MGM Resorts CEO Bill Hornbuckle has hinted at a potential buyout of BetMGM, currently co-owned and operated with Entain, during an interview with Bloomberg at the Global Gaming Expo in Las Vegas. He highlighted that there are “a lot of ways” for a potential agreement between MGM, DraftKings and Entain to work.
Entain confirmed on September 21 that DraftKings had made a proposal for $22.4 billion takeover of the FTSE100 firm. The terms of the collaboration between MGM and Entain stipulates that a potential new owner of the latter would not be able to operate BetMGM without the permission of its stateside partner.
According to Hornbuckle, MGM will pursue a majority takeover of BetMGM in the event that DraftKings successfully purchases Entain, with the goal of accessing the unit’s technology. A statement from MGM on September 22 noted that any transaction “whereby Entain or its affiliates would own a competing business in the US would require MGM’s consent”
DraftKings has not yet commented publicly on whether or not it is angling to gain control of BetMGM. If it did so, it would likely be with the hopes of folding it into its existing iGaming and online sportsbook business.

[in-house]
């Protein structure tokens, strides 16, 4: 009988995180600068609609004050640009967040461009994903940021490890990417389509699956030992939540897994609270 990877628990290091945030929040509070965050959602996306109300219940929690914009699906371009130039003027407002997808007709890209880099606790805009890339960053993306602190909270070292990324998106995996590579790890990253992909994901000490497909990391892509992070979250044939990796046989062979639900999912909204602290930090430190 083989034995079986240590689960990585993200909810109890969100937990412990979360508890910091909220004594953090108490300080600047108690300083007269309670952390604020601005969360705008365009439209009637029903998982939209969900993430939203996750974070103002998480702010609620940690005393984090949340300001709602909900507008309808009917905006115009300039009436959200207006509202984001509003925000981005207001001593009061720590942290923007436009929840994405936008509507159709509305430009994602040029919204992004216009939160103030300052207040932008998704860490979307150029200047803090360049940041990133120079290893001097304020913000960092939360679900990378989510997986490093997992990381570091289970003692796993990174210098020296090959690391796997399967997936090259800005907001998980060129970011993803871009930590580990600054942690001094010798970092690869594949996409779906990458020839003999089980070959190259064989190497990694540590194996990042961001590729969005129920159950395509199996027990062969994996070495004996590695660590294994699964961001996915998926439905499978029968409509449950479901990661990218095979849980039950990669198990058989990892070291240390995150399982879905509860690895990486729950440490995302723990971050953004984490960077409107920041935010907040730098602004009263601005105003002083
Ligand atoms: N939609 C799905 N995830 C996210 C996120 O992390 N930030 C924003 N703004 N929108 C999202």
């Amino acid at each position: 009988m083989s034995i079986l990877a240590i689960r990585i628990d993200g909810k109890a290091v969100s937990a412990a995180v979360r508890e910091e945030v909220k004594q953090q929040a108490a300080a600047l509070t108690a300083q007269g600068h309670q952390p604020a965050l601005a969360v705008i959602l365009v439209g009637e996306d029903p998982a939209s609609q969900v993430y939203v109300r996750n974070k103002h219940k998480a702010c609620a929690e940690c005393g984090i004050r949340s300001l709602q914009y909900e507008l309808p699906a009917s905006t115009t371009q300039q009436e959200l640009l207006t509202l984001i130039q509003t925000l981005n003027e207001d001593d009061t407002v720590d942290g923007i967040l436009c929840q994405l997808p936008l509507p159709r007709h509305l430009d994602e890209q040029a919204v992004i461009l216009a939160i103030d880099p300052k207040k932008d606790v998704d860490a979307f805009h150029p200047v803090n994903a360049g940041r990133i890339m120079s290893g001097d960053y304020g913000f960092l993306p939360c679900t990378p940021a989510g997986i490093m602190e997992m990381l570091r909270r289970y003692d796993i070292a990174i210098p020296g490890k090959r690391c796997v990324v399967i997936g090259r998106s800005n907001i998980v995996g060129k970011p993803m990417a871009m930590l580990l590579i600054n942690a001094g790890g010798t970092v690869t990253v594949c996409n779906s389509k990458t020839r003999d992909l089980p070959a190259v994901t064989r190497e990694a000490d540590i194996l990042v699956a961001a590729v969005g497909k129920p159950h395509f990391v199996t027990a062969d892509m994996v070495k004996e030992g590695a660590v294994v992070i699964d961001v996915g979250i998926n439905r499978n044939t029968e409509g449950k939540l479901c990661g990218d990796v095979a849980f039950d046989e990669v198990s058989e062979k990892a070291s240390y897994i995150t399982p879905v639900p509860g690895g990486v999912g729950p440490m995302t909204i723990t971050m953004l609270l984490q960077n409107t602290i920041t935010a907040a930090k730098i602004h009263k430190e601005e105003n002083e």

As reported by Bloomberg, MGM’s CEO remarked that the company has “50% now. I would like more. I would need more”. He also pointed out that there is also the possibility of licensing BetMGM’s technology from DraftKings.
“There’s a lot of ways to structure it”, he explained during his statements at G2E. “The only thing that would be successful for us is if we got control of it and had a technology that we could proceed with”.
The MGM chief executive also said that, to date, there have been “casual conversations” with DraftKings. He said the casino operator will be enthusiastic about garnering a large percentage of BetMGM. “If we’re able to acquire and get a piece, a larger piece, and take over BetMGM, it’s something we’d also be excited to do. It’s up to them,” said Hornbuckle.
MGM had previously pursued its own attempted takeover of Entain in January of this year at a purchase price of $11 billion, representing a 22% premium on the Ladbrokes and Coral operator’s share price. The offer was rejected.